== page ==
Cassini Views the Dunelands of Saturn’s Moon Titan

Cassini Image of the Dunelands of Titan

Dunelands of Saturn’s Moon Titan. Credit: NASA/JPL-Caltech/Space Science Institute

Taken this past July, this Cassini image shows the familiar features of Saturn’s moon Titan.

Saturn’s frigid moon Titan has some characteristics that are oddly similar to Earth, but still slightly alien. It has clouds, rain, and lakes (made of methane and ethane), a solid surface (made of water ice), and vast dune fields (filled with hydrocarbon sands).

The dark, H-shaped area seen here contains two of the dune-filled regions, Fensal (in the north) and Aztlan (to the south).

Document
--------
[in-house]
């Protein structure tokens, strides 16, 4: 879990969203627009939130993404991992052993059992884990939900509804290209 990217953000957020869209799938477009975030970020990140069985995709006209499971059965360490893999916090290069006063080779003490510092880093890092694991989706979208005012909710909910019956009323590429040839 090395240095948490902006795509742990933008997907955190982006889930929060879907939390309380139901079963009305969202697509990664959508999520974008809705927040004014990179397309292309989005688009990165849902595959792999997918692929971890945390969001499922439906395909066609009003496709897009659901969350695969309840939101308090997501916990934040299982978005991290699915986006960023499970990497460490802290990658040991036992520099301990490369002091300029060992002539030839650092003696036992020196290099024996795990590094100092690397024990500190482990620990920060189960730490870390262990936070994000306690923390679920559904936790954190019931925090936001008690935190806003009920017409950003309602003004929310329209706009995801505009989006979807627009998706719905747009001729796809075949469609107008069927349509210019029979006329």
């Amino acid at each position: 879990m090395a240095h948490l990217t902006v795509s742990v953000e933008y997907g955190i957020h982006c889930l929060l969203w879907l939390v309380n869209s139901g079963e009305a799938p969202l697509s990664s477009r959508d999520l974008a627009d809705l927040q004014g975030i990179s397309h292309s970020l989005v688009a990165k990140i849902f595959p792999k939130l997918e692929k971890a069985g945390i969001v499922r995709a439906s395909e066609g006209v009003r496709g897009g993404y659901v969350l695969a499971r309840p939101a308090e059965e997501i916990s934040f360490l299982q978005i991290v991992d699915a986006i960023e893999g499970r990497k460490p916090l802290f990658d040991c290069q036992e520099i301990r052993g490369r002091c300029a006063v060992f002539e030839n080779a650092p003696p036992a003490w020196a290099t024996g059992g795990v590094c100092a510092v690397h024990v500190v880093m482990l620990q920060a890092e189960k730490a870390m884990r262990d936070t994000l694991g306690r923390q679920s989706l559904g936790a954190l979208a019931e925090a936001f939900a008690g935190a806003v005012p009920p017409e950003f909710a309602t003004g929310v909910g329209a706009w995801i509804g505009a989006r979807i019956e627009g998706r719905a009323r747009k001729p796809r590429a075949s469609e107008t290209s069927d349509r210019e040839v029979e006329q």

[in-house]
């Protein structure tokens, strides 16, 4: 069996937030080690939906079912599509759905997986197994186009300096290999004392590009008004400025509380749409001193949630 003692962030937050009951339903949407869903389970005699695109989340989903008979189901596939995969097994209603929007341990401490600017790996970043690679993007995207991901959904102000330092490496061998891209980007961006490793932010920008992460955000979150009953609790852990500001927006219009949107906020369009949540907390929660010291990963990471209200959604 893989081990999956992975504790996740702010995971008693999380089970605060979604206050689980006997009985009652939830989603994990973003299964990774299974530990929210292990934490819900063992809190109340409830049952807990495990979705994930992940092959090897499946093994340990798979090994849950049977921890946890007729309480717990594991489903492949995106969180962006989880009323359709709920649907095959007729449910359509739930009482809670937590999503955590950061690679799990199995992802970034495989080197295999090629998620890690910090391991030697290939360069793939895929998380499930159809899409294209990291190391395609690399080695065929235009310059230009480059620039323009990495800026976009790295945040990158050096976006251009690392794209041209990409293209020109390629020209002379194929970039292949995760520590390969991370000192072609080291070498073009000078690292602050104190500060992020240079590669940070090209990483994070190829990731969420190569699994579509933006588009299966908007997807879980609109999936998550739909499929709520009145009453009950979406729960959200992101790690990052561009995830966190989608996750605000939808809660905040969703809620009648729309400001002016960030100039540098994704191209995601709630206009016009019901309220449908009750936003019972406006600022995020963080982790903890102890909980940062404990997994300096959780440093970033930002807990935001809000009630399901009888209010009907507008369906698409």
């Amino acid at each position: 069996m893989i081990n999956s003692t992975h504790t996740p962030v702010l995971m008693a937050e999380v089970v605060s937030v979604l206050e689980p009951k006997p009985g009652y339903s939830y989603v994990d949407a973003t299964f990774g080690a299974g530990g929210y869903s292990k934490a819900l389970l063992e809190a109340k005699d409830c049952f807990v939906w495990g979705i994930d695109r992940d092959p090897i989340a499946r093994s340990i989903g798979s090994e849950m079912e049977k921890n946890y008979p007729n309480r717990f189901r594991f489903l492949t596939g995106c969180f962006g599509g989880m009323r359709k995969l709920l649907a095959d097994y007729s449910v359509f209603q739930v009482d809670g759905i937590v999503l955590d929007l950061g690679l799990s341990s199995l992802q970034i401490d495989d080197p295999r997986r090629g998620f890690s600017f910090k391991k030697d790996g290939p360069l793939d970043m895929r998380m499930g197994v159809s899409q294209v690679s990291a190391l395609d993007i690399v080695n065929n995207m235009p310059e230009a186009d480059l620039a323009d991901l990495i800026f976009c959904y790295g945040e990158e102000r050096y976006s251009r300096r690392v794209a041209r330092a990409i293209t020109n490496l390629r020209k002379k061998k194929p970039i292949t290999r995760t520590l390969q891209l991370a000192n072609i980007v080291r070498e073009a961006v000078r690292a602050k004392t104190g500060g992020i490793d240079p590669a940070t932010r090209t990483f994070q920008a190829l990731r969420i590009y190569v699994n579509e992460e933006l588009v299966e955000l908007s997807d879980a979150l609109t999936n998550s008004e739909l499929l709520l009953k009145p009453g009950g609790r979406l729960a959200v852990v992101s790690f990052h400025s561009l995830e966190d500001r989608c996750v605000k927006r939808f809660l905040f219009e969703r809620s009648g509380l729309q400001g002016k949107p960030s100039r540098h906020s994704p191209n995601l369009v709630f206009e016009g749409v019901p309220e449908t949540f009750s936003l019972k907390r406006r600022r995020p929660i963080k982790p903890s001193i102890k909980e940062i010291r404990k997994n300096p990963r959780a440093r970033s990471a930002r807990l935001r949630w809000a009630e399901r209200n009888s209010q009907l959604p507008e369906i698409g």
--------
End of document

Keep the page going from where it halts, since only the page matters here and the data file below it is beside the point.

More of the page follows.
For a closer view of Fensal-Aztlan, see PIA07732.

Cassini’s cameras have frequently monitored the surface of Titan (3200 miles or 5150 kilometers across) to look for changes in its features over the course of the mission. Any changes would help scientists better understand different phenomena like winds and dune formation on this strangely earth-like moon.

This view looks toward the leading side of Titan. North on Titan is up. The image was taken with the Cassini spacecraft narrow-angle camera on July 25, 2015, using a spectral filter sensitive to wavelengths of near-infrared light centered at 938 nanometers.

The view was obtained at a distance of approximately 450,000 miles (730,000 kilometers) from Titan and at a Sun-Titan-spacecraft, or phase, angle of 32 degrees. The image scale is 3 miles (4 kilometers) per pixel.

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